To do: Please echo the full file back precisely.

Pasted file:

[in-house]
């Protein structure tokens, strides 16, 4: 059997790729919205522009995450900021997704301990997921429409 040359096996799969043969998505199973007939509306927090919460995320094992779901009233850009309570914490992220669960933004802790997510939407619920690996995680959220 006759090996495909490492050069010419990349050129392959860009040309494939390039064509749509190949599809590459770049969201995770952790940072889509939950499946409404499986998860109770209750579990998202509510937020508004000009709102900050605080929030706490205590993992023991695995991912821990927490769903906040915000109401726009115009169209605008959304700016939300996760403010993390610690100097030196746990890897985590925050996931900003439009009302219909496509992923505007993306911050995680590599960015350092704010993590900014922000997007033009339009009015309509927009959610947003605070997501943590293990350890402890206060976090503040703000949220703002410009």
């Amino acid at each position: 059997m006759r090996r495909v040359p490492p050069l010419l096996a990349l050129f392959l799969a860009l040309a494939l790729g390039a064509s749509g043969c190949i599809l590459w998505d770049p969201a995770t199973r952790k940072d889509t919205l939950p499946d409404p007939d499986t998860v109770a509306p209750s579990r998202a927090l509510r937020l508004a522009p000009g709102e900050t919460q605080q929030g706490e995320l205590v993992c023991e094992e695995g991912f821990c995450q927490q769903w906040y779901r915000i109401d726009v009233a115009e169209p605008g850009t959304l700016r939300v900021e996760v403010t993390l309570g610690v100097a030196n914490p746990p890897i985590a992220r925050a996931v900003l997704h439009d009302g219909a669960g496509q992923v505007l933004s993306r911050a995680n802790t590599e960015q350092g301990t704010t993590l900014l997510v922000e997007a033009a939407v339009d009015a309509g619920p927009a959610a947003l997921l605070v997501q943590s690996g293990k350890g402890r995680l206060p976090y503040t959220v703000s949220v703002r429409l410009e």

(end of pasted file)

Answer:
[in-house]
């Protein structure tokens, strides 16, 4: 059997790729919205522009995450900021997704301990997921429409 040359096996799969043969998505199973007939509306927090919460995320094992779901009233850009309570914490992220669960933004802790997510939407619920690996995680959220 006759090996495909490492050069010419990349050129392959860009040309494939390039064509749509190949599809590459770049969201995770952790940072889509939950499946409404499986998860109770209750579990998202509510937020508004000009709102900050605080929030706490205590993992023991695995991912821990927490769903906040915000109401726009115009169209605008959304700016939300996760403010993390610690100097030196746990890897985590925050996931900003439009009302219909496509992923505007993306911050995680590599960015350092704010993590900014922000997007033009339009009015309509927009959610947003605070997501943590293990350890402890206060976090503040703000949220703002410009």
């Amino acid at each position: 059997m006759r090996r495909v040359p490492p050069l010419l096996a990349l050129f392959l799969a860009l040309a494939l790729g390039a064509s749509g043969c190949i599809l590459w998505d770049p969201a995770t199973r952790k940072d889509t919205l939950p499946d409404p007939d499986t998860v109770a509306p209750s579990r998202a927090l509510r937020l508004a522009p000009g709102e900050t919460q605080q929030g706490e995320l205590v993992c023991e094992e695995g991912f821990c995450q927490q769903w906040y779901r915000i109401d726009v009233a115009e169209p605008g850009t959304l700016r939300v900021e996760v403010t993390l309570g610690v100097a030196n914490p746990p890897i985590a992220r925050a996931v900003l997704h439009d009302g219909a669960g496509q992923v505007l933004s993306r911050a995680n802790t590599e960015q350092g301990t704010t993590l900014l997510v922000e997007a033009a939407v339009d009015a309509g619920p927009a959610a947003l997921l605070v997501q943590s690996g293990k350890g402890r995680l206060p976090y503040t959220v703000s949220v703002r429409l410009e």